Though technically dating back to early 1980s Los Angeles, it wasn’t until organizing consultant Marie Kondo published The Life-Changing Magic of Tidying Up in 2011 that the career field of professional organizing started getting widespread attention. These days professional organizers are becoming more in demand by the day.
How in demand? The field of home organizing is an over $10 billion industry and growing at a compound annual growth rate of 4%. That’s a healthy rate of growth, and it doesn’t seem to be slowing down any time soon.
There are a lot of homes, basements, garages, and storage sheds in desperate need of decluttering. In fact, 54% of Americans find themselves overwhelmed by clutter. Furthermore, 78% of those feeling overwhelmed don’t know how to tackle the problem themselves.
That’s where professional organizers and organizing consultants come in. Professional organizers not only help people regain control of their possessions, but they also help teach their clients how to keep their spaces organized. Offices and other workplaces also hire professional organizers to establish online and physical filing systems.
How to Start Making Money as a Professional Organizer?
If you have a natural knack for organizing things, or maybe you just like helping people, a career or a side hustle as a professional organizer might be for you. According to ZipRecruiter, there are approximately 800,000 open personal organizer positions, paying an average of $42,750 per year. You can also work as a contractor or start your own organizing consultancy business.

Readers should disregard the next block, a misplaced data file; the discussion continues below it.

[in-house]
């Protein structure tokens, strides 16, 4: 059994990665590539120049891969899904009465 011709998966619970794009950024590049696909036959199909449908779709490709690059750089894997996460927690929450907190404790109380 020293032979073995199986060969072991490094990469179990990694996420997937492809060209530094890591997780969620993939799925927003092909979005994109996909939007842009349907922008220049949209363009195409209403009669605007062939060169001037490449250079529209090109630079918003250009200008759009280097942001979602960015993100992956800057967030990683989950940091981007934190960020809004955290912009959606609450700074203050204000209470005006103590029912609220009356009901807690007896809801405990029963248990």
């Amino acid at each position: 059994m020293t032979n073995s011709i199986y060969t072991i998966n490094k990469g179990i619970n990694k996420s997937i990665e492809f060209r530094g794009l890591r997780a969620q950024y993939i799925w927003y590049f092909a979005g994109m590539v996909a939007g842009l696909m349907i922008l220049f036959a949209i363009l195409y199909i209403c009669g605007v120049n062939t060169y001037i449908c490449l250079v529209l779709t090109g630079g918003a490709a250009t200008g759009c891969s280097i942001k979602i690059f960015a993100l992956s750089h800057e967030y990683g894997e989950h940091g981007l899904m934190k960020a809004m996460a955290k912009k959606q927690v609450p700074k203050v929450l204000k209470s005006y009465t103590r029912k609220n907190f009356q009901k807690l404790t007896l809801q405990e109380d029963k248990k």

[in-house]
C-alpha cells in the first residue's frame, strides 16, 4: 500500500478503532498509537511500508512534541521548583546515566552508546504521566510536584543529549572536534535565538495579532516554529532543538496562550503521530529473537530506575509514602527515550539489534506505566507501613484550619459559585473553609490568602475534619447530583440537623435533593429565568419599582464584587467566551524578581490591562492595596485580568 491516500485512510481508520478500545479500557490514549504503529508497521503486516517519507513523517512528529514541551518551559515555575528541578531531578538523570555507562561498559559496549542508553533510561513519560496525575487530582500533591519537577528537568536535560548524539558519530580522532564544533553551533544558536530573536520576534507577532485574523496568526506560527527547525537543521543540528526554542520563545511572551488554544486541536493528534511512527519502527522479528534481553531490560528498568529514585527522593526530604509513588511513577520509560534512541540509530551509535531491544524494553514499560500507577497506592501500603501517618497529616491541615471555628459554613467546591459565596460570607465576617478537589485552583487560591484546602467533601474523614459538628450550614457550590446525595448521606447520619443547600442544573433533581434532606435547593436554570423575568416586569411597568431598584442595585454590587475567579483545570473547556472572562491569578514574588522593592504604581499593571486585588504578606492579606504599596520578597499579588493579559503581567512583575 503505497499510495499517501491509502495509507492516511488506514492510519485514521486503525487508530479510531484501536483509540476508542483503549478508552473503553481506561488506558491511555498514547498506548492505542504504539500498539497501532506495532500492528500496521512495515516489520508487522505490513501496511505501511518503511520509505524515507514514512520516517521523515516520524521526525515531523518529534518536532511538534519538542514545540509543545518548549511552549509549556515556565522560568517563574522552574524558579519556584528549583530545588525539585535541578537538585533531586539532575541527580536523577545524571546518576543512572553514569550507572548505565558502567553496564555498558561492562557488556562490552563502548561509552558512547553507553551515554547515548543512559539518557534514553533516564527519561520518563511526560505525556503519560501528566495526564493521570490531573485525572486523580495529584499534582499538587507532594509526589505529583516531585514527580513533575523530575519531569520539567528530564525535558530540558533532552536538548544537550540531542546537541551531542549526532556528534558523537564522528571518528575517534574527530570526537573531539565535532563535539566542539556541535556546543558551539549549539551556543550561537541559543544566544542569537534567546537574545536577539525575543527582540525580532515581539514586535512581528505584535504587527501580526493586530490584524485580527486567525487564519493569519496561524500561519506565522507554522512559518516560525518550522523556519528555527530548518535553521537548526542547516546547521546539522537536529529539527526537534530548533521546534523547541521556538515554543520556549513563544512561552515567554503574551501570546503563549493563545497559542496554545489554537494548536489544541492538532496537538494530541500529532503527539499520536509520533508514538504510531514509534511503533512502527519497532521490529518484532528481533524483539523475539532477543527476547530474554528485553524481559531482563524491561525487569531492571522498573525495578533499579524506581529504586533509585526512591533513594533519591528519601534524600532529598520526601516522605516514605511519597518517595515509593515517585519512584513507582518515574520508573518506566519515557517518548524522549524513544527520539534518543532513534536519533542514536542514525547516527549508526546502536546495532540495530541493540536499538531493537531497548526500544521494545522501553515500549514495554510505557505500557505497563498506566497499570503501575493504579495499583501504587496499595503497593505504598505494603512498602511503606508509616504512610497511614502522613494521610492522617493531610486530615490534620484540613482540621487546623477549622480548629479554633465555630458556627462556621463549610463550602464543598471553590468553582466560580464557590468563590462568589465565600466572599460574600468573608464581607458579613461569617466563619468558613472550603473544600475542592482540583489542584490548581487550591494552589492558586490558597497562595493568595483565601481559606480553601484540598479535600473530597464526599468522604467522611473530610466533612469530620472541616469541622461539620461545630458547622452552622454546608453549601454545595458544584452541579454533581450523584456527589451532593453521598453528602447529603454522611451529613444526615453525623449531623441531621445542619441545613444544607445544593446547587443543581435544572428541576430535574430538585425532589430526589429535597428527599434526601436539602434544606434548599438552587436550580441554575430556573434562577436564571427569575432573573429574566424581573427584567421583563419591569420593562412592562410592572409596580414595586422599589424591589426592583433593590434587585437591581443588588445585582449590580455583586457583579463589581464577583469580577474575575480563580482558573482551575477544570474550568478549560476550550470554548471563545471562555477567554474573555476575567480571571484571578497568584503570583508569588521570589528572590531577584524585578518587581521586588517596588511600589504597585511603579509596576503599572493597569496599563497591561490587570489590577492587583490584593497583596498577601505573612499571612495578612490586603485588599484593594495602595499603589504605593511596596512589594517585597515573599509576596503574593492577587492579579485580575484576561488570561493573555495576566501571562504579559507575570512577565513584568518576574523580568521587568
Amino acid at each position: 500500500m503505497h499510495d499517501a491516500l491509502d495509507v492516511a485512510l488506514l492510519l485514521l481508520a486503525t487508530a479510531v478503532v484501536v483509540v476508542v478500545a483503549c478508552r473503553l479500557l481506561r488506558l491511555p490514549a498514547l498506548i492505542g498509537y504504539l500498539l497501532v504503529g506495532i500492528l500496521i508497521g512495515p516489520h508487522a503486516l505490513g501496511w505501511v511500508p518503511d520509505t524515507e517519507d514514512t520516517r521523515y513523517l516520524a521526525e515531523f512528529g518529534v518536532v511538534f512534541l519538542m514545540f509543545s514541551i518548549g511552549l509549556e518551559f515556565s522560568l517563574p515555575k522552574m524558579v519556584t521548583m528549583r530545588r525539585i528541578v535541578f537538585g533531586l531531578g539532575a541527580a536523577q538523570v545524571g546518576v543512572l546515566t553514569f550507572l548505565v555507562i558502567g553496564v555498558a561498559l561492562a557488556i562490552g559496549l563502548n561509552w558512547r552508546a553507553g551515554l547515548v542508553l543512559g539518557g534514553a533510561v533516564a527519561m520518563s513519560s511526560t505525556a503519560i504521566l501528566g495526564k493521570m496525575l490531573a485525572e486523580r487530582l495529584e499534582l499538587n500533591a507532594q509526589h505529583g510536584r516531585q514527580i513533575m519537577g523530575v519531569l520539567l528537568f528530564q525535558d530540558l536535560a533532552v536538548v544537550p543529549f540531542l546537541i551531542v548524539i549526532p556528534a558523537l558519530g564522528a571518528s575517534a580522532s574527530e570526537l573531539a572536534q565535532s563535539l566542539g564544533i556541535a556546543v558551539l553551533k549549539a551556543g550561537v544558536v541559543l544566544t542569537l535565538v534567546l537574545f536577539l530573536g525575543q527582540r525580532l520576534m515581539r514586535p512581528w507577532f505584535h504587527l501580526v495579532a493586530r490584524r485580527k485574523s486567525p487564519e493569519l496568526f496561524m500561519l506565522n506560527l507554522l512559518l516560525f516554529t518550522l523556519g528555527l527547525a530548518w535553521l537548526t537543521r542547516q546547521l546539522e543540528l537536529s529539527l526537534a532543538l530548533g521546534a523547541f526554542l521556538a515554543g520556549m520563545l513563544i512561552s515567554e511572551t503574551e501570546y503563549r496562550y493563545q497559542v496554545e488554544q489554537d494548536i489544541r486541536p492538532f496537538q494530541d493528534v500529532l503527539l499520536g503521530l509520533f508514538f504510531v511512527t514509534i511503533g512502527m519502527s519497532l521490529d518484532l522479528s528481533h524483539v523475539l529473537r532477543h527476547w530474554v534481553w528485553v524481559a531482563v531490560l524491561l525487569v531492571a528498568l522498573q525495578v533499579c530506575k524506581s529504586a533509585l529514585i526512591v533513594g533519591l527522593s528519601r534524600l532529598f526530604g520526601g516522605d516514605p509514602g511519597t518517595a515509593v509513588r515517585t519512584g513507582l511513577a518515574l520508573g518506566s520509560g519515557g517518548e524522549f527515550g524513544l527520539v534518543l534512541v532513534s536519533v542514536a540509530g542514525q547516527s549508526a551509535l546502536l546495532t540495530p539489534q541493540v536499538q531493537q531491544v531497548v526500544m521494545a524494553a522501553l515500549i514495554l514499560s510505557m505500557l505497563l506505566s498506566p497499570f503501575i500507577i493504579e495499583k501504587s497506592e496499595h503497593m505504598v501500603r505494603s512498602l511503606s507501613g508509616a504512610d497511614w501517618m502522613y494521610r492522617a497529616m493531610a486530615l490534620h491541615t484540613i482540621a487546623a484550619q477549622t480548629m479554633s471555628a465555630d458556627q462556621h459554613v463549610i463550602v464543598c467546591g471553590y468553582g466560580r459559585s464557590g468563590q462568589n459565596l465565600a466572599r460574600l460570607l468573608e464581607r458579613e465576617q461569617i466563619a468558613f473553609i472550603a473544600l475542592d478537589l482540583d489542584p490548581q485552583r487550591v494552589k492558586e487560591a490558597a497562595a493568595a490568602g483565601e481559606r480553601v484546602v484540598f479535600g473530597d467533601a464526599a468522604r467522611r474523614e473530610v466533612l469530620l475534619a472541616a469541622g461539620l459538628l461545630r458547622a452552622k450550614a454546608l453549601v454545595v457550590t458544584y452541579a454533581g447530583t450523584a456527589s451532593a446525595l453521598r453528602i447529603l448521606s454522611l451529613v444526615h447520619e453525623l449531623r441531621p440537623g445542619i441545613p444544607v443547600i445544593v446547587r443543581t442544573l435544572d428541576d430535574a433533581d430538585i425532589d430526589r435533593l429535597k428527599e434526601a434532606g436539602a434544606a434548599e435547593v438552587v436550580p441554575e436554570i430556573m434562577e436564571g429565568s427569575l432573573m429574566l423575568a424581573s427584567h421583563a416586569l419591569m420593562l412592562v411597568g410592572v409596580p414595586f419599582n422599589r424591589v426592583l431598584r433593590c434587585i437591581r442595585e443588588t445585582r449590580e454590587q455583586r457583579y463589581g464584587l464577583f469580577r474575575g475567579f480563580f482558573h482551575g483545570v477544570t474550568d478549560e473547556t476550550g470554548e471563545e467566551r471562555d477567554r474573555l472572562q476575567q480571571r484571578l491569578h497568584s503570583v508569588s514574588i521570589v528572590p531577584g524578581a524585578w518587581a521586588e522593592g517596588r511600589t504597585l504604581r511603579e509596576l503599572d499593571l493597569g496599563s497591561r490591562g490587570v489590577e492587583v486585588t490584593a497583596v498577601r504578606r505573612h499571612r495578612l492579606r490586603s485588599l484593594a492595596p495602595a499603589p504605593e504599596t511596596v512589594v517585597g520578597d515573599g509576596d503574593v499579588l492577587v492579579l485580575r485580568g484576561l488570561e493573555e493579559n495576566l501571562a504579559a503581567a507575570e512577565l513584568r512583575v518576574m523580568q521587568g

To figure out how to get started as a professional organizer and how much money you can make, start by exploring these four questions:
- What are the ideal attributes of a professional organizer?
- What are the routes to becoming a professional organizer?
- What supplies do you need as a professional organizer?
- How much should you charge for your services?
Let’s dive deeper into these questions to see if the career field of professional organizing is viable for you.
What are the Ideal Attributes of a Professional Organizer?
While the pay might be lucrative, being a professional organizer isn’t for everyone. If you don’t possess certain skills and character attributes or are unwilling to develop them, you should probably look for something else.
As a professional organizer, many of your clients will have already completely lost control of their clutter. They might be elderly, disabled, or have had too many other demands on their time and attention to keep their possessions neat, clean, and organized. They might also lack basic organization skills and strategies.
You might find yourself in filthy surroundings trying to convince a client to throw away unread magazines from 20 years ago. Or you might find yourself explaining to someone why he doesn’t need to keep hundreds of pairs of barely worn shoes. These are extreme examples, but you should prepare for these scenarios.
For people who are super-organized and always keep spotless homes, this can be difficult to understand but try to focus on the fact your clients have already taken that all-important first step of engaging your services.